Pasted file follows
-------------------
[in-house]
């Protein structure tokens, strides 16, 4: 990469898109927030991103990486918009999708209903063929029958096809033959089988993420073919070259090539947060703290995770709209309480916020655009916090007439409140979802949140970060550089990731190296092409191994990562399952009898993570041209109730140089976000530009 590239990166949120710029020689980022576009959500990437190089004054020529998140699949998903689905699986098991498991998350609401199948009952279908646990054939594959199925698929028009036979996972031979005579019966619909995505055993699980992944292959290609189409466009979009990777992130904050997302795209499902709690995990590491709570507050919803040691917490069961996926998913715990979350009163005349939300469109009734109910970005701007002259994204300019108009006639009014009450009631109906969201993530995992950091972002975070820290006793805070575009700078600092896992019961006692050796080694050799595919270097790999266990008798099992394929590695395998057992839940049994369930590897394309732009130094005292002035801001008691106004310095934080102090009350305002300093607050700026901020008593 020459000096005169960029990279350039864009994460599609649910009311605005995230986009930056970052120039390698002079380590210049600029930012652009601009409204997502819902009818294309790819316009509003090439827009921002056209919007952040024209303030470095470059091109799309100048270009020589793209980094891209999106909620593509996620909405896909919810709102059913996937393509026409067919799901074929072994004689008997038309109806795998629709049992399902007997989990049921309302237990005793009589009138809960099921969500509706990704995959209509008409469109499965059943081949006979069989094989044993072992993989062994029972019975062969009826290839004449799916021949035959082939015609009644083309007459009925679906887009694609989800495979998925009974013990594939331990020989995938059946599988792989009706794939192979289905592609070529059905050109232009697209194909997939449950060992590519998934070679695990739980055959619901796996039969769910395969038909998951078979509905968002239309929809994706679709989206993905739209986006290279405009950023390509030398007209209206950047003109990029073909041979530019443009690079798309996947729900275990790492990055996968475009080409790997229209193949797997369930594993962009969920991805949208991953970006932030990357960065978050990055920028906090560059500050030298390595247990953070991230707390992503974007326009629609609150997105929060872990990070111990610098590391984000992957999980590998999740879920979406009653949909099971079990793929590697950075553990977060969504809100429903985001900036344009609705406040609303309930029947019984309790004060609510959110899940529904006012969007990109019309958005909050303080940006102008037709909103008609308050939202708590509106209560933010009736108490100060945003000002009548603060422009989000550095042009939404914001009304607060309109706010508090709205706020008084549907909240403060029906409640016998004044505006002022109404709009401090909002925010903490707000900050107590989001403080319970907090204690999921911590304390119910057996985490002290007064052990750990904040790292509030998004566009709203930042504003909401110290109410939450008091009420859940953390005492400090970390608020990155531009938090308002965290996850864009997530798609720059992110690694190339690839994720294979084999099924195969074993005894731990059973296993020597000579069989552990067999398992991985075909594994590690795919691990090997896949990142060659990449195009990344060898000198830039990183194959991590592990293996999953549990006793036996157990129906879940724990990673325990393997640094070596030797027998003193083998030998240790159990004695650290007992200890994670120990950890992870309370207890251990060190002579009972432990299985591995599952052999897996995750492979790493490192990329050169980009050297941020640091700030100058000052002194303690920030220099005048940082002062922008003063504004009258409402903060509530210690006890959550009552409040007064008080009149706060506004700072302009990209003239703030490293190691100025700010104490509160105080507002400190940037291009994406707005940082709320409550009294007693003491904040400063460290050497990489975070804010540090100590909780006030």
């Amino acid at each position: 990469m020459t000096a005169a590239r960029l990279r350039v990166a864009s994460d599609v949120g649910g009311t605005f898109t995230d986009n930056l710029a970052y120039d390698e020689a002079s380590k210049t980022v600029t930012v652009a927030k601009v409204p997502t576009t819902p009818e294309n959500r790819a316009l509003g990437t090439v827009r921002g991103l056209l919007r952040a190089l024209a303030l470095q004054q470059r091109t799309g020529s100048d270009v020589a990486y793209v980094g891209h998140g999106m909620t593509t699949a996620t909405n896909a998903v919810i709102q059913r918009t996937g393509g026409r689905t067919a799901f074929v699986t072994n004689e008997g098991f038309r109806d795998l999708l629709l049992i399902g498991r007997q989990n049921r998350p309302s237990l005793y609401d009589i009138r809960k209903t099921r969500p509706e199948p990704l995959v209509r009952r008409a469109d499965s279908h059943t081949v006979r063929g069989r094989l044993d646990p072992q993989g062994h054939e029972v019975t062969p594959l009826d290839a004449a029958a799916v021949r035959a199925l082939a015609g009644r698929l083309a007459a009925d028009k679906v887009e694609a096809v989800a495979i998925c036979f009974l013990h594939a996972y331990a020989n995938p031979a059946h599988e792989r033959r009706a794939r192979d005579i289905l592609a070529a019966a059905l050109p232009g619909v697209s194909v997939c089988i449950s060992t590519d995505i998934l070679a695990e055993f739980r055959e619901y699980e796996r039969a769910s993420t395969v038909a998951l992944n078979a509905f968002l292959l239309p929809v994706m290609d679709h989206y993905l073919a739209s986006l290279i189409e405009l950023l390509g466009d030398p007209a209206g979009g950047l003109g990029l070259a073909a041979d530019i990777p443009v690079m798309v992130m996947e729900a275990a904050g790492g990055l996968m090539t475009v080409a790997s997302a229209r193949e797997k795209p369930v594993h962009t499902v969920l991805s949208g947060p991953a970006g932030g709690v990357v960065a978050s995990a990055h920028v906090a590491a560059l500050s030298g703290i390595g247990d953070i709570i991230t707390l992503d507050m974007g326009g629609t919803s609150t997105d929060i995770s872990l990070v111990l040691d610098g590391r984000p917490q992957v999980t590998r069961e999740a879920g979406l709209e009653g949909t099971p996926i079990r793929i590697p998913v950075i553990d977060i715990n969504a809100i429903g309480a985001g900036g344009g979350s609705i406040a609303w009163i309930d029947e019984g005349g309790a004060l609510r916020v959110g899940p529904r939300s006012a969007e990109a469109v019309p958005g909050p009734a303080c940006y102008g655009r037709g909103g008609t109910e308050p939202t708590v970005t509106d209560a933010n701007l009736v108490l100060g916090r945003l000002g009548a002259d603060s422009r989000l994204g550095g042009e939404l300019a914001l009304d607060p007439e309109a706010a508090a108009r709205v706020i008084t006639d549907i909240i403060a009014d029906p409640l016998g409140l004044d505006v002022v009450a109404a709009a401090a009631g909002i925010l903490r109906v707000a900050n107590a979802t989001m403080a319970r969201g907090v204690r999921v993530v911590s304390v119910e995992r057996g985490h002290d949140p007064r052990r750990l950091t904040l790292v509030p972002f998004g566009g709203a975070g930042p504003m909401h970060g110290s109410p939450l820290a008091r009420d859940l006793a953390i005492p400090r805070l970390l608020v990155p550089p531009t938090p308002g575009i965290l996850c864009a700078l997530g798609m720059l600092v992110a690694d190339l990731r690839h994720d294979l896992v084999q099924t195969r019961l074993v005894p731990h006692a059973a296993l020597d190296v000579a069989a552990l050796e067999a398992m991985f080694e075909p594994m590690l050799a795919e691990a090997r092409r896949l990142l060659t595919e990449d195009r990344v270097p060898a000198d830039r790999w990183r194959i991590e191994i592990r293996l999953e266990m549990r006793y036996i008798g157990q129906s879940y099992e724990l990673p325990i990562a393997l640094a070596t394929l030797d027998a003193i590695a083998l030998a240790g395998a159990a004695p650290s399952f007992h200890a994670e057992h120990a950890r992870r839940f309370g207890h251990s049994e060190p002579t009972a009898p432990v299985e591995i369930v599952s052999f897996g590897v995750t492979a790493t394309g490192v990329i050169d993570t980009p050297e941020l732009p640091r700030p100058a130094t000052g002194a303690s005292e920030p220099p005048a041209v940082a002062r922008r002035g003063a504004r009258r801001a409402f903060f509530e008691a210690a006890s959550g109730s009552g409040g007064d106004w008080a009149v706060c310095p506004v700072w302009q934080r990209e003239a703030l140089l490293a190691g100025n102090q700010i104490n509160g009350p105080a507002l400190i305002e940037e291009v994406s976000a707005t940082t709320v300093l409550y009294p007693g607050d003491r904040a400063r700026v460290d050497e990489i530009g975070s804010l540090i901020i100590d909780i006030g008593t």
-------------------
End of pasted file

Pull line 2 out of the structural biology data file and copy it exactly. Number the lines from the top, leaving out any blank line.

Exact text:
């Protein structure tokens, strides 16, 4: 990469898109927030991103990486918009999708209903063929029958096809033959089988993420073919070259090539947060703290995770709209309480916020655009916090007439409140979802949140970060550089990731190296092409191994990562399952009898993570041209109730140089976000530009 590239990166949120710029020689980022576009959500990437190089004054020529998140699949998903689905699986098991498991998350609401199948009952279908646990054939594959199925698929028009036979996972031979005579019966619909995505055993699980992944292959290609189409466009979009990777992130904050997302795209499902709690995990590491709570507050919803040691917490069961996926998913715990979350009163005349939300469109009734109910970005701007002259994204300019108009006639009014009450009631109906969201993530995992950091972002975070820290006793805070575009700078600092896992019961006692050796080694050799595919270097790999266990008798099992394929590695395998057992839940049994369930590897394309732009130094005292002035801001008691106004310095934080102090009350305002300093607050700026901020008593 020459000096005169960029990279350039864009994460599609649910009311605005995230986009930056970052120039390698002079380590210049600029930012652009601009409204997502819902009818294309790819316009509003090439827009921002056209919007952040024209303030470095470059091109799309100048270009020589793209980094891209999106909620593509996620909405896909919810709102059913996937393509026409067919799901074929072994004689008997038309109806795998629709049992399902007997989990049921309302237990005793009589009138809960099921969500509706990704995959209509008409469109499965059943081949006979069989094989044993072992993989062994029972019975062969009826290839004449799916021949035959082939015609009644083309007459009925679906887009694609989800495979998925009974013990594939331990020989995938059946599988792989009706794939192979289905592609070529059905050109232009697209194909997939449950060992590519998934070679695990739980055959619901796996039969769910395969038909998951078979509905968002239309929809994706679709989206993905739209986006290279405009950023390509030398007209209206950047003109990029073909041979530019443009690079798309996947729900275990790492990055996968475009080409790997229209193949797997369930594993962009969920991805949208991953970006932030990357960065978050990055920028906090560059500050030298390595247990953070991230707390992503974007326009629609609150997105929060872990990070111990610098590391984000992957999980590998999740879920979406009653949909099971079990793929590697950075553990977060969504809100429903985001900036344009609705406040609303309930029947019984309790004060609510959110899940529904006012969007990109019309958005909050303080940006102008037709909103008609308050939202708590509106209560933010009736108490100060945003000002009548603060422009989000550095042009939404914001009304607060309109706010508090709205706020008084549907909240403060029906409640016998004044505006002022109404709009401090909002925010903490707000900050107590989001403080319970907090204690999921911590304390119910057996985490002290007064052990750990904040790292509030998004566009709203930042504003909401110290109410939450008091009420859940953390005492400090970390608020990155531009938090308002965290996850864009997530798609720059992110690694190339690839994720294979084999099924195969074993005894731990059973296993020597000579069989552990067999398992991985075909594994590690795919691990090997896949990142060659990449195009990344060898000198830039990183194959991590592990293996999953549990006793036996157990129906879940724990990673325990393997640094070596030797027998003193083998030998240790159990004695650290007992200890994670120990950890992870309370207890251990060190002579009972432990299985591995599952052999897996995750492979790493490192990329050169980009050297941020640091700030100058000052002194303690920030220099005048940082002062922008003063504004009258409402903060509530210690006890959550009552409040007064008080009149706060506004700072302009990209003239703030490293190691100025700010104490509160105080507002400190940037291009994406707005940082709320409550009294007693003491904040400063460290050497990489975070804010540090100590909780006030």